“A Prayer for Bibi” explores new frontier in Hebrew-English translation difficulties

This blog has thoroughly rehearsed the inability of Facebook (in partnership with Bing) to faithfully render Hebrew into English. I was skeptical the standard set by Bing’s engine could ever be topped. Until, that is, I read “A Prayer for Bibi“, published this morning by the Times of Israel:

Prayer for Bibi no name

This post is in no way intended to pick on the sentiments expressed in the prayer reproduced above. Whether the usual Prayer for the Welfare of the State of Israel — which beseeches the Almighty, inter alia, to “send Thy light and Thy truth to [Israel’s] leaders, officers, and counselors, and direct them with Thy good counsel” — would have sufficed under the present circumstances is a question I will leave to a different conversation. (Though I will note that the timing of its publication, shortly after Bibi’s decision to begin the withdrawal of forces from Gaza is probably no coincidence.)

What I do intend to pick on is the included translation.

So far as I can tell, no translation engine was employed to produce the English text included above the Hebrew. That means someone deliberately translated “אמונה” as “trusting-love” and “ישוב דעת” as “settled mind-heart” in this particular context. One need not speak any Hebrew to realize that the word choice here is magnum-bizarre.* I would like to assure the perplexed that it is possible to translate Hebrew into English without the help of a mystic guide: “אמונה” is typically rendered faith or belief and “ישוב דעת” can be translated as composure or equanimity.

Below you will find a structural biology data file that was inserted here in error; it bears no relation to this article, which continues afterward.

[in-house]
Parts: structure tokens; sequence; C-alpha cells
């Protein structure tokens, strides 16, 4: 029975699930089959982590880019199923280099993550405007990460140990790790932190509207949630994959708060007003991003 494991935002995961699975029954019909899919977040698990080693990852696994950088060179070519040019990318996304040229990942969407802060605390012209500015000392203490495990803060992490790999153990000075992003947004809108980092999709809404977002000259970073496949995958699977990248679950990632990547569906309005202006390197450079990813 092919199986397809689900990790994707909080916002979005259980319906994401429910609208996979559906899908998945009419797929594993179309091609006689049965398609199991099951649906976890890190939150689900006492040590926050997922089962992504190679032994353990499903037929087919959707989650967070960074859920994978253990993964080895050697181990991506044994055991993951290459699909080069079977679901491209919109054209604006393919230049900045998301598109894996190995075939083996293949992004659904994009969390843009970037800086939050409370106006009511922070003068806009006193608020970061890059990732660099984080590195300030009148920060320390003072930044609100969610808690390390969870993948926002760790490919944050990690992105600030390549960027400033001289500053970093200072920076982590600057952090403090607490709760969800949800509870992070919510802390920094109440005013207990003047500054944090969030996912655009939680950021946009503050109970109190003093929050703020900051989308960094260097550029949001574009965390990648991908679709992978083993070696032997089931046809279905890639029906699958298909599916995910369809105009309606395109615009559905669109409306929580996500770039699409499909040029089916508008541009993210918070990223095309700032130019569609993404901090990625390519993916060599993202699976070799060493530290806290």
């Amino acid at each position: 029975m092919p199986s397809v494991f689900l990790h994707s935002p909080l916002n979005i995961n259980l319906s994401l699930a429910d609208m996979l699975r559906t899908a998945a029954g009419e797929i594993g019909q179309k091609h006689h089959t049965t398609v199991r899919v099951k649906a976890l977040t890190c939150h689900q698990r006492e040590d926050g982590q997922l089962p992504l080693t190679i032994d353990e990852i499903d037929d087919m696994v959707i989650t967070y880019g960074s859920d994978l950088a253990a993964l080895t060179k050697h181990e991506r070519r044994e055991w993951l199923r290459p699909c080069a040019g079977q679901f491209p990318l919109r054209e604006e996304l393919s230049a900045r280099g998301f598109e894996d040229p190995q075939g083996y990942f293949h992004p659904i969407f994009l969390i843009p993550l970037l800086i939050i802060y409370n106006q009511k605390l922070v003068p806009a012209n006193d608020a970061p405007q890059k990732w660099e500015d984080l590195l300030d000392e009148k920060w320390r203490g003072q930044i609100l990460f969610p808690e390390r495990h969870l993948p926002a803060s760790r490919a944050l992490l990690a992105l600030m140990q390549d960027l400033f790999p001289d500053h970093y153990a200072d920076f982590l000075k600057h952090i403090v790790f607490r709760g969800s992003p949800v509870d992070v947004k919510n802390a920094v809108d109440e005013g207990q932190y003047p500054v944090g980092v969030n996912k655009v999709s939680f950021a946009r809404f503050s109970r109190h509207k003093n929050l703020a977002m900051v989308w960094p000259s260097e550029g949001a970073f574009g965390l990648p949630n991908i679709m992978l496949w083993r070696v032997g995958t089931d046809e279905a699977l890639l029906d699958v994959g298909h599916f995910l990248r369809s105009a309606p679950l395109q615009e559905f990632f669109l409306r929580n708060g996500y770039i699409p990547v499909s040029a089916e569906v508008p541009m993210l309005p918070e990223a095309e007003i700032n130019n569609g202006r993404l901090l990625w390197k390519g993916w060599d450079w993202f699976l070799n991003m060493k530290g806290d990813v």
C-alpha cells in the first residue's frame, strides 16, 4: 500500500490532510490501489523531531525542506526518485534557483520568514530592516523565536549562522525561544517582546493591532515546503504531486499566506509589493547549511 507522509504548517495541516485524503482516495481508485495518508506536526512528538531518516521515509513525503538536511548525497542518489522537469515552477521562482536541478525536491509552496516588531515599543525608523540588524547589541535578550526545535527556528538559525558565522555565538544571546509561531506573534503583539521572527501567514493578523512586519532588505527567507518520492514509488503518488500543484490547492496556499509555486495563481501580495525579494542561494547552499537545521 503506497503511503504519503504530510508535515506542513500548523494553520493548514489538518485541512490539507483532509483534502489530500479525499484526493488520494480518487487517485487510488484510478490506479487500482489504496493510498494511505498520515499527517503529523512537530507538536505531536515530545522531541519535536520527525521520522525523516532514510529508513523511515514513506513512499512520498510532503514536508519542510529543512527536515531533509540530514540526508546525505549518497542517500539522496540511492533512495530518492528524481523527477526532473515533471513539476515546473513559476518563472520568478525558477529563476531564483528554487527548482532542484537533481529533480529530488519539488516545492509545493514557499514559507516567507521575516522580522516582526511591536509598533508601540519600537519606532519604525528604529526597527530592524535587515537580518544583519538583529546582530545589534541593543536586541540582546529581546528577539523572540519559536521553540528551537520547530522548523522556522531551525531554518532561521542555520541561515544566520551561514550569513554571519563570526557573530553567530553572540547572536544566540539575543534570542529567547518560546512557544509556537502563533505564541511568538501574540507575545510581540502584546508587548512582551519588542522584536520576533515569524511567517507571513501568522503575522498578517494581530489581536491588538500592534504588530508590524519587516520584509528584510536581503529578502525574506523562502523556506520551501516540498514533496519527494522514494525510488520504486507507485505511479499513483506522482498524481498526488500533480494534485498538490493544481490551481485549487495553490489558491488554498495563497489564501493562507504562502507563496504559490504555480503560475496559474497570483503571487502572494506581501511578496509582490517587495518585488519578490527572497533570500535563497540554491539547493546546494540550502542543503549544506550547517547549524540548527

*Were I a hardcore conspiracy theorist, I would note that “ישוב” means settlement and that the phrase from which “settled mind-heart” was presumably derived (מוח שליט על הלב) includes the word “Shalit”, two loaded terms in the context of Israel’s renewed withdrawal from Gaza. I won’t even bother to point out the connection between “אמונה” and the settlement project. But I’m not, and really don’t believe these coincidences necessarily reflect the author’s intent.

Of course, the nonstandard translations don’t come from nothing — they are derived from deeper Jewish concepts — but the Times of Israel probably should have learned by now that its audience is wider than the observant Jewish community (if for no other reason than the fact that its claimed readership of 2 million far exceeds the size of said community) and that writing to some subset of them in code isn’t going to fly on the internet. Throwing “trusting-love” and “settled mind-heart” into what would have otherwise read as a straightforward prayer for Bibi to make only good decisions unnecessarily complicates everybody’s comprehension.

Next time, let’s let Bing handle this again:

Heavenly Father please have mercy on Israel and faith and community reviews for Benjamin Ben ntziion Ben Israel Israel keeping slaves please maintain it and help him do what he needs to bring justice and peace to Israel and all Nations

Wait, what? Israel is keeping slaves? Abort! Abort!

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